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McWilliams presents a text that will be useful to all social workers, whether or not they primarily have a psychoanalytic orientation. She provides useful information on, for example, how to develop a trusting relationship, how to overcome communication barriers, and how to deal with myriad technical problems, such as challenges to the practitioner and to the boundaries that are required in practice. Her writing style is clear, jargon-free, and full of useful examples, and she is supportive of the integration of her ideas with other approaches. A much-needed book in the social work field.--Charles Garvin, PhD, School of Social Work (Emeritus), University of Michigan Books by Nancy McWilliams used in unison make the best psychodynamic resources I have yet encountered in more than 60 years in the field.--Robert C. Lane, PhD, Department of Psychology, Nova Southeastern University A cornucopia of wise and sensitive reflections on psychoanalytic psychotherapy. McWilliams delineates the felt core of therapeutic work shared by workers of many schools, but rarely articulated so well. She gives the beginner a 'taste of the apple' in a hands-on and feeling way, and bolsters the spirit of the old-timer, who will recognize the fruit of attentive and caring practice.--Michael Eigen, PhD, author of The Sensitive Self Nancy McWilliams's book reads like a conversation with a master therapist, addressing the most important questions about facilitating the therapeutic process. Although a psychoanalyst herself, Dr. McWilliams makes frequent, respectful references to the other major theoretical schools, and gives practical advice that will help any new or seasoned therapist acquire skills for understanding and treating clients.--Karen J. Maroda, PhD, Department of Psychiatry, Medical College of Wisconsin This book addresses a daunting range of issues. How can therapists set limits with acting-out patients? What did Freud really say about behavior change? Why should practitioners have their own psychotherapy? In an era that scorns depth psychology in favor of the quick fix, Nancy McWilliams' work is a beacon of sane reflection. She sees psychoanalysis not as a clinical specialty alone, but as an ethic--a way of thinking that both requires and makes possible the difficult path known as the examined life. This perspicacious, deeply personal work is sure to become a key text for novice and experienced therapists alike.--Deborah Anna Luepnitz, PhD, author of Schopenhauer's Porcupines This is vintage McWilliams: erudite, elegantly written, thoughtful, and as useful to the seasoned clinician as to the aspiring clinician. Nancy McWilliams has a true talent for tackling complexity without jargon or pretense, and for mixing theoretical originality with good clinical horse sense. Reading this book feels like getting supervision from one of the eminent clinicians of our time.--Drew Westen, PhD, Department of Psychology and Department of Psychiatry and Behavioral Sciences, Emory University Written for therapists, by a therapist, Psychoanalytic Psychotherapy manifests the qualities of McWilliams's earlier superb work: a thorough grasp of psychodynamic theory, frequent use of case illustrations, a clear and engaging writing style, and what we might call her 'faith' that a relationship with a skilled and caring therapist can help people become more whole.--Russell Jones, ThD, pastoral counselor, Asheville, North Carolina Readers of McWilliams's previous books will find what they have come to expect: graceful, transparent writing; clear thinking; and a sharpshooter's aim on critical issues. Reading this book is like going on rounds with a loved and trusted professor whose teaching is conversational, collegial, and deep. McWilliams speaks her mind confidently. Her thinking embraces all the therapies derived from psychoanalysis, integrating them under the rubric of honesty. Her book fulfills the promise of its title, addressing both theory and the practi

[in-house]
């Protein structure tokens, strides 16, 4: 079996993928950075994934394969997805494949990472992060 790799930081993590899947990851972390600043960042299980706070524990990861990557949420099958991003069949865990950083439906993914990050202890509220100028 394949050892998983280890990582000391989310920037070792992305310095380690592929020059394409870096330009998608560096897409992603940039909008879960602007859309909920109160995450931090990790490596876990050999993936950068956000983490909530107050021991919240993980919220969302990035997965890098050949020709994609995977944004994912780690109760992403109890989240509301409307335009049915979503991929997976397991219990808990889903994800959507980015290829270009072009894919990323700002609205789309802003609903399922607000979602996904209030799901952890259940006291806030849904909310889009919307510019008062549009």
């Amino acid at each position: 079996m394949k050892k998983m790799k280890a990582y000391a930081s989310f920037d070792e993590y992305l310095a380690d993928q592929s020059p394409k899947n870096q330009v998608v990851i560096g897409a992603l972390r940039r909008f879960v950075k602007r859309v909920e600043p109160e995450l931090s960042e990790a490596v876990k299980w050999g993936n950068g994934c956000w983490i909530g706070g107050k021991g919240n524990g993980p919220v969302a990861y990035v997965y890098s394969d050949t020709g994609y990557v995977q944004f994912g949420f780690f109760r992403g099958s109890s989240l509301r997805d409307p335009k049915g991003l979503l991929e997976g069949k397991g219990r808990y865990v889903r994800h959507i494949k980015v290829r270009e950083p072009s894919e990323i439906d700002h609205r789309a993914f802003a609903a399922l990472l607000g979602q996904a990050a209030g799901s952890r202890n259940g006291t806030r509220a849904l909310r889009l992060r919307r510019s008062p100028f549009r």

Nancy McWilliams, PhD, ABPP, teaches psychoanalytic theory and therapy at the Graduate School of Applied and Professional Psychology at Rutgers--The State University of New Jersey. A 1978 graduate of the National Psychological Association for Psychoanalysis, she also teaches at the Institute for Psychoanalysis and Psychotherapy of New Jersey, the National Training Program in Contemporary Psychotherapy, the Psychoanalytic Institute of Northern California, and the Minnesota Institute for Contemporary Psychoanalytic Studies. She has lectured throughout the United States and in Canada, Mexico, Russia, Sweden, Greece, Turkey, Australia, and New Zealand. Dr. McWilliams has a private practice in psychoanalysis, psychodynamic therapy, and supervision in Flemington, New Jersey. She is the author of Psychoanalytic Diagnosis: Understanding Personality Structure in the Clinical Process and Psychoanalytic Case Formulation, as well as articles and book chapters on personality, psychopathology, psychotherapy, altruism, sexuality, and gender.
1. What Defines a Psychoanalytic Therapy? 2. The Psychoanalytic Sensibility 3. The Therapist's Preparation 4. Preparing the Client 5. Boundaries I: The Frame 6. Basic Therapy Processes 7. Boundaries II: Quandaries 8. Molly 9. Donna 10. Ancillary Lessons of Psychoanalytic Therapy 11. Occupational Hazards and Gratifications 12. Self-Care Appendix: Annotated Bibliography